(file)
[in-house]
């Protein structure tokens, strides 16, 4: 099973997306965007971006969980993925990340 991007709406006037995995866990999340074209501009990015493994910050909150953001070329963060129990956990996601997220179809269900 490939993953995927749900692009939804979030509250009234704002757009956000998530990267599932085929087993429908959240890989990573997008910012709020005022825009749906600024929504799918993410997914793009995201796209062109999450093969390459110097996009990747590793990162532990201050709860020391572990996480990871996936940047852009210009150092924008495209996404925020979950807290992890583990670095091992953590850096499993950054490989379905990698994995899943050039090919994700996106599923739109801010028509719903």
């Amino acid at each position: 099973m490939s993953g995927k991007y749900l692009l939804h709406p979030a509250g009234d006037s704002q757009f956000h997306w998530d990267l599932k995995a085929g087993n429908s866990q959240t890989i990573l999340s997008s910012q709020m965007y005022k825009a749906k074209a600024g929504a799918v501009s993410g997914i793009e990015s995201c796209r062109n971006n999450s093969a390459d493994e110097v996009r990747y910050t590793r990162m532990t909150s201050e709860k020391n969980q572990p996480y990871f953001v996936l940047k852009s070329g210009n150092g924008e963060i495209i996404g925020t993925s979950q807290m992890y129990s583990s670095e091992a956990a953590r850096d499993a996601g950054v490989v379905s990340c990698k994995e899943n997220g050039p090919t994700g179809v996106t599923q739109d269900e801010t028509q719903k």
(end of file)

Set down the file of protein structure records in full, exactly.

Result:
[in-house]
């Protein structure tokens, strides 16, 4: 099973997306965007971006969980993925990340 991007709406006037995995866990999340074209501009990015493994910050909150953001070329963060129990956990996601997220179809269900 490939993953995927749900692009939804979030509250009234704002757009956000998530990267599932085929087993429908959240890989990573997008910012709020005022825009749906600024929504799918993410997914793009995201796209062109999450093969390459110097996009990747590793990162532990201050709860020391572990996480990871996936940047852009210009150092924008495209996404925020979950807290992890583990670095091992953590850096499993950054490989379905990698994995899943050039090919994700996106599923739109801010028509719903």
């Amino acid at each position: 099973m490939s993953g995927k991007y749900l692009l939804h709406p979030a509250g009234d006037s704002q757009f956000h997306w998530d990267l599932k995995a085929g087993n429908s866990q959240t890989i990573l999340s997008s910012q709020m965007y005022k825009a749906k074209a600024g929504a799918v501009s993410g997914i793009e990015s995201c796209r062109n971006n999450s093969a390459d493994e110097v996009r990747y910050t590793r990162m532990t909150s201050e709860k020391n969980q572990p996480y990871f953001v996936l940047k852009s070329g210009n150092g924008e963060i495209i996404g925020t993925s979950q807290m992890y129990s583990s670095e091992a956990a953590r850096d499993a996601g950054v490989v379905s990340c990698k994995e899943n997220g050039p090919t994700g179809v996106t599923q739109d269900e801010t028509q719903k």